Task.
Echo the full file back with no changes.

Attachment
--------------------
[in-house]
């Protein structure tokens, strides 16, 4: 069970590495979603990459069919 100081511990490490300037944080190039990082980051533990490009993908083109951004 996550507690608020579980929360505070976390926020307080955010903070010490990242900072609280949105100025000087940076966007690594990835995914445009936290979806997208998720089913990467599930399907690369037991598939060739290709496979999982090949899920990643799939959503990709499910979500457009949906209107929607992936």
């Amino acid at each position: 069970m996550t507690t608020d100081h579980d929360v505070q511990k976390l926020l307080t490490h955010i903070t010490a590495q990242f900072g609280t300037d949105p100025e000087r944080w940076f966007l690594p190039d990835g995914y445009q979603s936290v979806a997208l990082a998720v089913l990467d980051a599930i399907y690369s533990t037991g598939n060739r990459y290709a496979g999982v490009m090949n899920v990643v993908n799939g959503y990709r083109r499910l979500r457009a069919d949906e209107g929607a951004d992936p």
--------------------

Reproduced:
[in-house]
């Protein structure tokens, strides 16, 4: 069970590495979603990459069919 100081511990490490300037944080190039990082980051533990490009993908083109951004 996550507690608020579980929360505070976390926020307080955010903070010490990242900072609280949105100025000087940076966007690594990835995914445009936290979806997208998720089913990467599930399907690369037991598939060739290709496979999982090949899920990643799939959503990709499910979500457009949906209107929607992936």
């Amino acid at each position: 069970m996550t507690t608020d100081h579980d929360v505070q511990k976390l926020l307080t490490h955010i903070t010490a590495q990242f900072g609280t300037d949105p100025e000087r944080w940076f966007l690594p190039d990835g995914y445009q979603s936290v979806a997208l990082a998720v089913l990467d980051a599930i399907y690369s533990t037991g598939n060739r990459y290709a496979g999982v490009m090949n899920v990643v993908n799939g959503y990709r083109r499910l979500r457009a069919d949906e209107g929607a951004d992936p």